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 Post Posted: Thu Oct 28, 2021 12:27 pm 
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So what's the longest word in the English language? Antidisestablishmentarianism. Really? Pardon me while I put down my beer...

So, several hundred years ago the King of England, one Henry the 8th, wanted to establish a national church for England. Those in favor were establishmentarians, those opposed were disestablishmentarians. Now since the chief establishmentarian was the king, there was some political gain to be had by being seen as specifically opposed to those that didn't like the idea (as distinct from merely being in favor of it); and these political opportunists were the antidisestablishmentarians. So far so good. Then some grammarian jackass came along and decided to pretend that these opportunists had a concrete doctrine; and so added the suffix -ism to create the then longest word: antidisestablismentarianism.

But of course, all doctrines come from somewhere; and in this case the precursor would have been protoantidisestablishmentarianism. But what if there were several similar, but not quite identical doctrines to that precursor? Well, then they would have been quasiprotoantidisestablishmentarianisms. But heaven forefend that there was a doctrine pretending to be one of those collateral precursor doctrines: for it would have been a pseudoquasiprotoantidisestablishmentarianism. Unless it wasn't really well enough defined to fully meet that standard, in which case it would merely have been pseudoquasiprotoantidisestablishmentarianismish. And let's hope that mushy spurious doctrine never became a dogma; or someone espousing a variant would be persecuted for their pseudoquasiprotoantidisestablishmentarianismish heresy.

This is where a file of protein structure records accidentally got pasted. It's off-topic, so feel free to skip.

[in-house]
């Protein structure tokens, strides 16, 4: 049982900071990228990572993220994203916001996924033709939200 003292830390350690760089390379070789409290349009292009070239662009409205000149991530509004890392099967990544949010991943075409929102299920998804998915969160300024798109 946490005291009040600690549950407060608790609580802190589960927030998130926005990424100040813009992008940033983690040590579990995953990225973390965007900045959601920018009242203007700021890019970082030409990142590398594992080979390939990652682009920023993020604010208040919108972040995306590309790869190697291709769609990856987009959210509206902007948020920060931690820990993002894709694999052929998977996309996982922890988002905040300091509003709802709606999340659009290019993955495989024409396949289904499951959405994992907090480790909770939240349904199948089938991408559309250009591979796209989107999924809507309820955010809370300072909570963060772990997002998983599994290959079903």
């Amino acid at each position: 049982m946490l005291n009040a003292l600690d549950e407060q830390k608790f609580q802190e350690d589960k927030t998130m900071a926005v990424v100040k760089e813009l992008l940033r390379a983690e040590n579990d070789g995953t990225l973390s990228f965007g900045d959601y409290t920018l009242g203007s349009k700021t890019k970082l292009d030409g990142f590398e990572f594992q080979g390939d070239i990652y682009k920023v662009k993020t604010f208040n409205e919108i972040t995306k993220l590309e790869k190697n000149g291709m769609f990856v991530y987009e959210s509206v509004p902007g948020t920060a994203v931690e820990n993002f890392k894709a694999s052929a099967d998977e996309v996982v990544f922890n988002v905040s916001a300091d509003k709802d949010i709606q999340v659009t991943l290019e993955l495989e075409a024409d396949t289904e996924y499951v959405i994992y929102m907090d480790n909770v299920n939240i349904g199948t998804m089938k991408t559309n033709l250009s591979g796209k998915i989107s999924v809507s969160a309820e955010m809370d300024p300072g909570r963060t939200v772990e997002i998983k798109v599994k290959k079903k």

There. 19 letters longer, and I even used it in a sentence. Let me reclaim my beer. And so we see that the correct answer to the question of what's the longest word in the English language is pseudoquasiprotoantidisestablishmentarianismish; and that this will be true until the next grammarian jackass who sees this decides to take up the challenge and make it even longer.

So I guess the real answer to the question of what's the longest word in the English language is: there is none. Whatever you can come up with, someone else can make longer. And to those who object to what I just did here, I bid you to take it up with that long dead grammarian jackass who pretended that political opportunism of a specific sort had a formal doctrine: he started it.

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 Post Posted: Thu Oct 28, 2021 6:26 pm 
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o_0

Wow, I think Were just started a Random Silliness thread. I never thought I'd see the day.

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 Post Posted: Sat Oct 30, 2021 2:50 am 
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Such is a very long word in the English language, yes. But the English language is operating at a disadvantage here; you can only stack prefixes/suffixes onto a word. And yes, you can stack multiples of these... but you can't just mash entire words together.